Thursday, October 13, 2:30 pm–4:30 pm
Chair: Nick Spitzer (American Routes--Tulane University )
Rachel Claire Hopkin (KGOU, Norman, OK)
Richard March (Down Home Dairyland Radio)
Jessica Turner (American Folklore Society)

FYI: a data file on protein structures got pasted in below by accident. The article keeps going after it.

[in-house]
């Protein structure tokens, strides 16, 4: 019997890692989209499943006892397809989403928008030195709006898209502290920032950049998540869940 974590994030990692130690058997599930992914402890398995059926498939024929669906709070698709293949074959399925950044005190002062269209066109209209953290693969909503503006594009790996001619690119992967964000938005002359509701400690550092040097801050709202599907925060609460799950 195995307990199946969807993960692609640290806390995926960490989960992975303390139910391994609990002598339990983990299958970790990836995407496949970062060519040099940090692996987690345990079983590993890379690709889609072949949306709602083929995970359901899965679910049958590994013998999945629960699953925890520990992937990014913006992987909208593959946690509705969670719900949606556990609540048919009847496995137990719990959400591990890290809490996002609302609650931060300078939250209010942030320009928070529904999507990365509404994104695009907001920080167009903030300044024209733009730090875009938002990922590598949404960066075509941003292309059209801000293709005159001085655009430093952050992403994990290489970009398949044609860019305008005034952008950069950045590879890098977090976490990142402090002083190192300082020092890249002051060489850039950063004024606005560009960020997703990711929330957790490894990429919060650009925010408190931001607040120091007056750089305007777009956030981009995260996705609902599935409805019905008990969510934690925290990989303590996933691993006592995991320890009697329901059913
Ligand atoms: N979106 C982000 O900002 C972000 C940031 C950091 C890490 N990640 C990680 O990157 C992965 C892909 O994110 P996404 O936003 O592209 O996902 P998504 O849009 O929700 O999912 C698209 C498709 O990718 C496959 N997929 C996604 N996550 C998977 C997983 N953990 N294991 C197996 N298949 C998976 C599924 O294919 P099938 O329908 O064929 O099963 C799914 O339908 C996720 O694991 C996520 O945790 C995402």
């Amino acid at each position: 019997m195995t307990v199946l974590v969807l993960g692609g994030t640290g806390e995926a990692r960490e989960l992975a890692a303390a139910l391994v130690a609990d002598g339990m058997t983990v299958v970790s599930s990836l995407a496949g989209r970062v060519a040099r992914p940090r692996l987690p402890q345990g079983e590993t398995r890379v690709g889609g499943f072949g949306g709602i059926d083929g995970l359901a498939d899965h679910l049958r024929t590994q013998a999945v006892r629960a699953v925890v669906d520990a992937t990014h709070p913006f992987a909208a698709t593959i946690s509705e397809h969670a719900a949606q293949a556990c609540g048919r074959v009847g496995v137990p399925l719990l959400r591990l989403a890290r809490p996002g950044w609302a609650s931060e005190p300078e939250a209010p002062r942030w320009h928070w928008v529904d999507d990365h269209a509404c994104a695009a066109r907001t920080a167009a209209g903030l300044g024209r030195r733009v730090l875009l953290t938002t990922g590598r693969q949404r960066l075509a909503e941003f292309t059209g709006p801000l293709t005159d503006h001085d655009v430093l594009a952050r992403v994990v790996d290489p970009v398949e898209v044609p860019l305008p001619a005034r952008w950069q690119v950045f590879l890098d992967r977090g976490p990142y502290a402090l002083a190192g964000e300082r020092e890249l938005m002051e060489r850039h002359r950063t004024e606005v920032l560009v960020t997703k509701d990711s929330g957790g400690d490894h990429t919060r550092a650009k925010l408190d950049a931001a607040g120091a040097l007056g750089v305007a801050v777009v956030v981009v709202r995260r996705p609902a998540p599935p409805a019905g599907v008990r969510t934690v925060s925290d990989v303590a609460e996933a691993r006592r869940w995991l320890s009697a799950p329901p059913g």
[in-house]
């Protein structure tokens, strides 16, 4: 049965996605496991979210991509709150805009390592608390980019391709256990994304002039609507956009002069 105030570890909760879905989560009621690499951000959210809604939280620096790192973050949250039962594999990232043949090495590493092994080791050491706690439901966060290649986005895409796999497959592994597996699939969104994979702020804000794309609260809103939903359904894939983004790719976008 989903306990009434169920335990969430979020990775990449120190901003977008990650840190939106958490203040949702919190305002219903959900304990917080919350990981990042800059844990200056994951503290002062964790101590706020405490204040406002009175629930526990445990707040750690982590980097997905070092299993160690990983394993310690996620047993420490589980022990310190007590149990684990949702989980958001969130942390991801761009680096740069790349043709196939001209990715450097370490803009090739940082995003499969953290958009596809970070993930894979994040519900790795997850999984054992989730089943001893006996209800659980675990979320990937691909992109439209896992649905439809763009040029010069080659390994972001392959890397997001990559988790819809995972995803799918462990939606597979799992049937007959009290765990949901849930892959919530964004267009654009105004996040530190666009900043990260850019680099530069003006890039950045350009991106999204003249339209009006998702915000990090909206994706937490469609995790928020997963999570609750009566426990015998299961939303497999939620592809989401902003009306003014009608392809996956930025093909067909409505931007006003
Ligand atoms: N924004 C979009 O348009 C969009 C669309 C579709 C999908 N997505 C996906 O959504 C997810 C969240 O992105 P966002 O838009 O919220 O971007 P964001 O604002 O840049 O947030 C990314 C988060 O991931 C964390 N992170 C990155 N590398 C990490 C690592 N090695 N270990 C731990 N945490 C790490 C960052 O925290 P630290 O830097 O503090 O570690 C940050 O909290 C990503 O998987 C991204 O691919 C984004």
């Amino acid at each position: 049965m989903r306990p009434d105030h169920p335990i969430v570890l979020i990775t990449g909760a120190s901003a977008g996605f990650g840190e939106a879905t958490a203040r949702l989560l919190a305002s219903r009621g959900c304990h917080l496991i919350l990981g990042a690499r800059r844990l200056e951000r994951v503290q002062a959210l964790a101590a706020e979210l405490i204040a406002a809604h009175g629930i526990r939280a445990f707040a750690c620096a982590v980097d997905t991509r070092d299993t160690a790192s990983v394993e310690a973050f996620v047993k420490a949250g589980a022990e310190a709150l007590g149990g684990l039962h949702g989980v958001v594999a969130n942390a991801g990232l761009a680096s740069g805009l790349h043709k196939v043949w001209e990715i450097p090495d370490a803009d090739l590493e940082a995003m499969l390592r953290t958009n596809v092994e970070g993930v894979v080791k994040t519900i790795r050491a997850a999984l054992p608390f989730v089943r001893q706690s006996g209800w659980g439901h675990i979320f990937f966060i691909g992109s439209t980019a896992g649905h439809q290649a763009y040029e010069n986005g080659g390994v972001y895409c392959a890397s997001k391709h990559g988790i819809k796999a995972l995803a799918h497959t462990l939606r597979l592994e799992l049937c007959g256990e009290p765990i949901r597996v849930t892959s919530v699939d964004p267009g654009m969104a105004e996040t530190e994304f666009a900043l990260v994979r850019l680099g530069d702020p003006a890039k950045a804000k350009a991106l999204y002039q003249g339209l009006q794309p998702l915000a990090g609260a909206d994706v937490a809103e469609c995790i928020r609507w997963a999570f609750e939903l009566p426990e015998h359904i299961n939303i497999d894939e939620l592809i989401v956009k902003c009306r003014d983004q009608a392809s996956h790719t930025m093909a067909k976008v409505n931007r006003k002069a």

Radio—as Vox humana—is ideal for documenting/presenting folklore as intangible expressive culture to scalable publics from particular communities to broad national listenerships. Radio has been a means of airing recordings and live performances of traditional music and interviews with culture-bearers since the 1920s. In recent decades, folklorist/ethnomusicologist, producer/hosts on community and public radio have brought careful research, quality field-recordings, strong production values, and curated playlists to broadcasts. Radio remains intangible, intimate, unobtrusive, flexible and inexpensive. It offers diverse audiences for: conjoined oral tradition and oral history; performance, ethnography, celebration and critique in a public space. Folklore on the radio, literally and metaphorically, is a primary "genre of representation" in the "cultural conversation" about cultural conservation and creativity.